Now that the Apollo sub project has proven itself, I think it’s time to start integrating it into ActiveMQ. Ideally, ActiveMQ 6 switches Apollo’s messaging engine and adds/ports all the existing features we’ve come to expect out of ActiveMQ like networks of brokers and priority queues. But we should really be talking about this on the Apache mailing lists.. join me there!
ActiveMQ Apollo is a new generation of messaging broker built from the foundations of the ActiveMQ messaging broker, but using a radically different threading and message dispatching architecture. In it’s current incarnation, Apollo only supports the STOMP protocol but just like the original ActiveMQ, it’s been designed to be a multi protocol broker and in future iterations it should get OpenWire support so it can be compatible with ActiveMQ 5.x JMS clients.
The BIGGEST change in the broker architecture was a switch to a non-blocking threading model for message processing using the HawtDispatch library. This meant changing many of the APIs to using a continuation passing style so that caller never blocks on a request. The upside of the new architecture is that the most complex and brittle areas of multi-threaded code in ActiveMQ 5.x have now been tremendously simplified. Those areas are using actor style coarse grained synchronization thanks to HawtDispatch.
It is impressive how well Apollo performs. Using a little benchmarking tool, I compared the performance of Apollo and three other STOMP server implementations. The benchmark tests different combinations of consumers, destinations, producers, persistence options, message sizes for a total of 74 common usage scenarios. I ran the benchmarks on two different boxes. If you want to peek at the complete benchmark reports, see Ubuntu 4 Core report and OS X 8 Core report.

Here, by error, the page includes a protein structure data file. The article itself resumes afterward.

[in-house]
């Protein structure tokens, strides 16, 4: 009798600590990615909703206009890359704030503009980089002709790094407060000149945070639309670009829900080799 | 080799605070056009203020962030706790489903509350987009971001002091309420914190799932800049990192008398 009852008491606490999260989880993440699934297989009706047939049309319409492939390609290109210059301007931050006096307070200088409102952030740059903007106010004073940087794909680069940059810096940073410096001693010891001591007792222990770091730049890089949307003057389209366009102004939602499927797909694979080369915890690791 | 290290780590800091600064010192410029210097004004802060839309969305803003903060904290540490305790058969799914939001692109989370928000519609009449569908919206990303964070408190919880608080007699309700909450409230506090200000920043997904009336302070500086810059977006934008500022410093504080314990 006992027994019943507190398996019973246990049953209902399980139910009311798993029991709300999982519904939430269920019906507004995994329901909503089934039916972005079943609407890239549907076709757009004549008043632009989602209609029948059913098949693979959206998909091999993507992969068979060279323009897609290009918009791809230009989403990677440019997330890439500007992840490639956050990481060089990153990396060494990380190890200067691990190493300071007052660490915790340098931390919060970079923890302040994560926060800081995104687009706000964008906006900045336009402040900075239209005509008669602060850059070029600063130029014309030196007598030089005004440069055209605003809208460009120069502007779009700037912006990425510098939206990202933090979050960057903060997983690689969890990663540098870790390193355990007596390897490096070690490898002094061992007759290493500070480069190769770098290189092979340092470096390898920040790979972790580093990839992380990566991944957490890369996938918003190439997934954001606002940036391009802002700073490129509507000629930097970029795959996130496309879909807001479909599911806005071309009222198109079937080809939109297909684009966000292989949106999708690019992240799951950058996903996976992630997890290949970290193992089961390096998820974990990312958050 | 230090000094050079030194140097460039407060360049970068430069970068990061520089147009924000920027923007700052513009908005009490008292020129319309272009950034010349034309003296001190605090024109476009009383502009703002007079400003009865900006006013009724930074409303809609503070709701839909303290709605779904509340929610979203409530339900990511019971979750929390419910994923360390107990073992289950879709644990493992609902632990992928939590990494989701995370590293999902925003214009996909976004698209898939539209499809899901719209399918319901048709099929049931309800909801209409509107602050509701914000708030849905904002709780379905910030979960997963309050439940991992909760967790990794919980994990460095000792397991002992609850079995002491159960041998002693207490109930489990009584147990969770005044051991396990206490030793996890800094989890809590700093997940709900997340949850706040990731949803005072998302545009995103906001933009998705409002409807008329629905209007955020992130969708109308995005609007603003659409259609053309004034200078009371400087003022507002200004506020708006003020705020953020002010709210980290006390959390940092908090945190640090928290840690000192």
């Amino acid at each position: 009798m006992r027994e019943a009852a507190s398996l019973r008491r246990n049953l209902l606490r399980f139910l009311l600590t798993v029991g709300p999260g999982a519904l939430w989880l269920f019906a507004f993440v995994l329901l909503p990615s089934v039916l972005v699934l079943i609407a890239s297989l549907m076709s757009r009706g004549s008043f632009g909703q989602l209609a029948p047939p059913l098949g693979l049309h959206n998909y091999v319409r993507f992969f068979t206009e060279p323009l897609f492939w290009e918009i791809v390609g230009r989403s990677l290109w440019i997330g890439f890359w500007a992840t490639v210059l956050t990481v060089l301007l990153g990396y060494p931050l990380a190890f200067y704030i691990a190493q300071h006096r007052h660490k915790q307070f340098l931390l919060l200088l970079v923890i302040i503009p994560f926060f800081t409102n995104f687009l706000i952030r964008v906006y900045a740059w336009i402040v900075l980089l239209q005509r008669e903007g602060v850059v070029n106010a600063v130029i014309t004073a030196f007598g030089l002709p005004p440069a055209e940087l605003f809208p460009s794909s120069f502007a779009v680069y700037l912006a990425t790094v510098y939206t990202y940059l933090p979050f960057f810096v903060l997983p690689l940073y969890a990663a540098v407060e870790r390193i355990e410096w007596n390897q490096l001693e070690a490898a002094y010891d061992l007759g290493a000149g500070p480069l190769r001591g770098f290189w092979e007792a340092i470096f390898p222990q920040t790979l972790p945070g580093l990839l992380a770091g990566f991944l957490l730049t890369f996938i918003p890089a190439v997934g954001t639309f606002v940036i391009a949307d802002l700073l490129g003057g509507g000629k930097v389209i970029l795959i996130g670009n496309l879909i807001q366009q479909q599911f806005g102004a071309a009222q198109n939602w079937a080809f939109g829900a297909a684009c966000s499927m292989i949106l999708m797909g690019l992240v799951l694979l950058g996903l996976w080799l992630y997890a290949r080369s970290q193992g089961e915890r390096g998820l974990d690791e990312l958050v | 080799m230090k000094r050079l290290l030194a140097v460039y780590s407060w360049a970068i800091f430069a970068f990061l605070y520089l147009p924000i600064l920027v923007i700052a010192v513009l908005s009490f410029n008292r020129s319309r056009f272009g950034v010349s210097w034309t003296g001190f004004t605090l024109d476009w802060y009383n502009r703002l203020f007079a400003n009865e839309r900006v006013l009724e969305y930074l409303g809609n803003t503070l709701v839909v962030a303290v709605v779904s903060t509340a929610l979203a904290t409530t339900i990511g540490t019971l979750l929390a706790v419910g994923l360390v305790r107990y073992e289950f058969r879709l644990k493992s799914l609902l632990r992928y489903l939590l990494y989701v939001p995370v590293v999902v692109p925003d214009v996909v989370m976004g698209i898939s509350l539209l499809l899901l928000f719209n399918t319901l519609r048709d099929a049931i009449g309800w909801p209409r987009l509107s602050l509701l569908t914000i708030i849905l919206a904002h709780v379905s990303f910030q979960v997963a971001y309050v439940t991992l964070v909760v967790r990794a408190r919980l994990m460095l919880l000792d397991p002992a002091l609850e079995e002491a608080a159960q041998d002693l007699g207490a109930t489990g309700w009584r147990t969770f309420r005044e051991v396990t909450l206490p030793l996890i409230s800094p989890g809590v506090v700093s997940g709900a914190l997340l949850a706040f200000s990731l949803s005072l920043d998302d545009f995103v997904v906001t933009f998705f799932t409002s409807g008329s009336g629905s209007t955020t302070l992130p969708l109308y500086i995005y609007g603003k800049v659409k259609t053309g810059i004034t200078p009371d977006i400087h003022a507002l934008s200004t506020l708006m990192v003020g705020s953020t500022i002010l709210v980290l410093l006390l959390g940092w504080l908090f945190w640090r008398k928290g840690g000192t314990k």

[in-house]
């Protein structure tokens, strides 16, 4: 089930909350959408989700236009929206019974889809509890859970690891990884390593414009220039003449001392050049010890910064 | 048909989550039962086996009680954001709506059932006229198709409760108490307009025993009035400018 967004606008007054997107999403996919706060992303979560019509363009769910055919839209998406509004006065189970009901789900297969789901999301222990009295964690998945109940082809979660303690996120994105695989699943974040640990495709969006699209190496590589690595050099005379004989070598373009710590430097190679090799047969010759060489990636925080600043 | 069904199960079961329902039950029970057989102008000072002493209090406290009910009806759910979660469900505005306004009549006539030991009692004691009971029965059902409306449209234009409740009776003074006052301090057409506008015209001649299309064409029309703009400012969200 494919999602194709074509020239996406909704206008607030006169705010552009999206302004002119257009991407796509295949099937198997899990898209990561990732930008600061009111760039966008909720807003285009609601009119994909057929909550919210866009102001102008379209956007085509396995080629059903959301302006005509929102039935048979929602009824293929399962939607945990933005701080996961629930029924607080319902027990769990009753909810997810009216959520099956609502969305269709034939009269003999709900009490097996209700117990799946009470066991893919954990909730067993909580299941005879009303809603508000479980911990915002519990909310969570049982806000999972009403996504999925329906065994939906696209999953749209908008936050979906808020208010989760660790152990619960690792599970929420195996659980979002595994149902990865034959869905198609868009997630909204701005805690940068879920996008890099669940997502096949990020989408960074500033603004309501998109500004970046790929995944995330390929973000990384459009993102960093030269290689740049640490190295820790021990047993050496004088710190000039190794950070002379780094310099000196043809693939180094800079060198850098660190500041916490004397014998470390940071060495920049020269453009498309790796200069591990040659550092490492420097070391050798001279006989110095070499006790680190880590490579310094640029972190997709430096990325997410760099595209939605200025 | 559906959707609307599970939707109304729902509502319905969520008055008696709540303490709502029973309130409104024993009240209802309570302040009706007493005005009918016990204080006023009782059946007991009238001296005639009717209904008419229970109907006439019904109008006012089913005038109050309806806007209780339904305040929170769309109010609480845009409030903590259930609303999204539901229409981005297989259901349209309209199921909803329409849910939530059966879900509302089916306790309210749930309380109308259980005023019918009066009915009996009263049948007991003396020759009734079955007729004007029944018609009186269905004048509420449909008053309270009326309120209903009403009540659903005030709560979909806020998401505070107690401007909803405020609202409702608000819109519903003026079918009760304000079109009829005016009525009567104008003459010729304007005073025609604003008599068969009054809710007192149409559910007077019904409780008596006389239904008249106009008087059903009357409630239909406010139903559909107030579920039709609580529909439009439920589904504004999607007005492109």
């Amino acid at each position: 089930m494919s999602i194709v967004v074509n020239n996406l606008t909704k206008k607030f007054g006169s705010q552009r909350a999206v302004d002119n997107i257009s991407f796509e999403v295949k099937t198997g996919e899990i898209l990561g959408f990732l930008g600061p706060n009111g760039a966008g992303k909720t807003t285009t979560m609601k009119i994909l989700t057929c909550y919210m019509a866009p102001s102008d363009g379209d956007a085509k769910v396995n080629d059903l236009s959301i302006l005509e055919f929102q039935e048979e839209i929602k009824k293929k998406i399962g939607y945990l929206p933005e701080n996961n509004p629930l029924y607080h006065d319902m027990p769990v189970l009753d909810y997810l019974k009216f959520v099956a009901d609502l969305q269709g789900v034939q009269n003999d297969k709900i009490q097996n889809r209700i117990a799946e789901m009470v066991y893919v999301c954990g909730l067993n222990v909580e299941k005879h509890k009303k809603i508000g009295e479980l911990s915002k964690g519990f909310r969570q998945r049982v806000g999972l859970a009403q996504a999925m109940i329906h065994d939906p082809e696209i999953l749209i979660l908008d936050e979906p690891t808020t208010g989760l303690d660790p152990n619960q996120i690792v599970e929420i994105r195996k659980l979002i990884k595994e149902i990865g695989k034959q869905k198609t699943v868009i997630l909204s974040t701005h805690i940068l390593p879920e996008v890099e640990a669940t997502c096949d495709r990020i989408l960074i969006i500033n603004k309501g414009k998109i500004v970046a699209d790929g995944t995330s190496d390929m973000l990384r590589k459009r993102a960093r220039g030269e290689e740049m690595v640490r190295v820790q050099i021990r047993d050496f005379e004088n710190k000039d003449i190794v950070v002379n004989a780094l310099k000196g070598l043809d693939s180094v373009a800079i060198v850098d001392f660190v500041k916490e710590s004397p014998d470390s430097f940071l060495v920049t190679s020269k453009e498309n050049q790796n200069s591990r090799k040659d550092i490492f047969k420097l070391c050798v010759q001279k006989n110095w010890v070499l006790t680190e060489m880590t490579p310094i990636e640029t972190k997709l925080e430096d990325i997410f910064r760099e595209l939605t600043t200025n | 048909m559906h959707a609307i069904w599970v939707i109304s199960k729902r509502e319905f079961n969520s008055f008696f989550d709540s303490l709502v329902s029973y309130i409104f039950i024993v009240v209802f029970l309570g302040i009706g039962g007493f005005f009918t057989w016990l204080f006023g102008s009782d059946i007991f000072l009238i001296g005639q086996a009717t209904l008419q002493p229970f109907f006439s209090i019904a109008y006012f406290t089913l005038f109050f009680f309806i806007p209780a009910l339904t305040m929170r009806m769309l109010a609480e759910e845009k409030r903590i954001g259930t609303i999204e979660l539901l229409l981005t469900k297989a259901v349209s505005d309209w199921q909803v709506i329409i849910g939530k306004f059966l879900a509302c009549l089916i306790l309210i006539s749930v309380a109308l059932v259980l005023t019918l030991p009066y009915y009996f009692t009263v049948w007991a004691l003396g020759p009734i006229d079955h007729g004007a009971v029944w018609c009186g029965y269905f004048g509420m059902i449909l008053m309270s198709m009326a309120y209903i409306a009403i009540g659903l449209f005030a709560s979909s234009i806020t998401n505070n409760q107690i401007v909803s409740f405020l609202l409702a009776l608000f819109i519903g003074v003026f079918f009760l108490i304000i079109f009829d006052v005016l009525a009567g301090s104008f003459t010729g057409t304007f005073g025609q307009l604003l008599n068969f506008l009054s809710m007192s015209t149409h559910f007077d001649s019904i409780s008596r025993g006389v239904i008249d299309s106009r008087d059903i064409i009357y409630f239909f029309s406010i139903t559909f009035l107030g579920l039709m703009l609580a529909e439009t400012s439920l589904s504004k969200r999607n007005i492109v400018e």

Apollo ends up doing really well in comparison to other servers in most cases but in some cases it’s just mind blowing. For example:
The scenario above is the case where you have 10 producer and 10 consumers on a single topic moving non persistent STOMP messages with a 20 byte payload. The graph shows that Apollo can easily sustain a total consumer processing rate of 1.2 Million messages per second while the closest contender could only reach about 105,000 thousand messages per second.
I’m very excited to announce that Mop 1.0 M1 has been released. Mop is one of those tools that you wish you have had years ago. Most of you probably have not heard of mop yet. Mop is:
… a small utility for executing Java programs which are stored as artifacts like jars or bundles in a Maven repository. MOP automatically deals with the following for you transitive dependencies downloading artifacts from remote repositories and caching them locally setting up your class path
It’s a wonderfully small download that weighs in at only 3.2 megs. Why don’t you try it out today?
For all of you who ran into issues with ActiveMQ 5.0.0 when running it in anger, I highly recommend you give the just released ActiveMQ 5.1.0 a try. This release focused focused on making the broker rock solid. It resolved several bugs which only reared their heads in high load situations. Memory leaks have been squashed and performance has even improved in several areas.
Even if you have not had seen any issues with your 5.0.0 installation, I’d highly recommend you upgrade to 5.1.0 to avoid running into some of the bugs that have been addressed in the release.